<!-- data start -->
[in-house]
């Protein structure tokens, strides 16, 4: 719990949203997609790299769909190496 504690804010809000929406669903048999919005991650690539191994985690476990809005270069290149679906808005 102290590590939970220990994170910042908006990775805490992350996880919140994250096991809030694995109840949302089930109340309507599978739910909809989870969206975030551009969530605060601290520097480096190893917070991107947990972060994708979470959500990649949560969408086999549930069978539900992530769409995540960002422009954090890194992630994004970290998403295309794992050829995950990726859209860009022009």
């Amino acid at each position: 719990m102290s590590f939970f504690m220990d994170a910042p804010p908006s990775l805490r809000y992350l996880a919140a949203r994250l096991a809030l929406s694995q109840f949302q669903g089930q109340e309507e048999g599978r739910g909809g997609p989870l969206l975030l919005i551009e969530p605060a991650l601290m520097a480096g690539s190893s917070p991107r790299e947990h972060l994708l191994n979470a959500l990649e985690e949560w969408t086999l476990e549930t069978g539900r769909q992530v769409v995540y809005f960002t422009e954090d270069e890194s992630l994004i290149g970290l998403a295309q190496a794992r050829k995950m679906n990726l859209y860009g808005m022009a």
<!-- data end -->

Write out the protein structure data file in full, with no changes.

[in-house]
């Protein structure tokens, strides 16, 4: 719990949203997609790299769909190496 504690804010809000929406669903048999919005991650690539191994985690476990809005270069290149679906808005 102290590590939970220990994170910042908006990775805490992350996880919140994250096991809030694995109840949302089930109340309507599978739910909809989870969206975030551009969530605060601290520097480096190893917070991107947990972060994708979470959500990649949560969408086999549930069978539900992530769409995540960002422009954090890194992630994004970290998403295309794992050829995950990726859209860009022009």
């Amino acid at each position: 719990m102290s590590f939970f504690m220990d994170a910042p804010p908006s990775l805490r809000y992350l996880a919140a949203r994250l096991a809030l929406s694995q109840f949302q669903g089930q109340e309507e048999g599978r739910g909809g997609p989870l969206l975030l919005i551009e969530p605060a991650l601290m520097a480096g690539s190893s917070p991107r790299e947990h972060l994708l191994n979470a959500l990649e985690e949560w969408t086999l476990e549930t069978g539900r769909q992530v769409v995540y809005f960002t422009e954090d270069e890194s992630l994004i290149g970290l998403a295309q190496a794992r050829k995950m679906n990726l859209y860009g808005m022009a």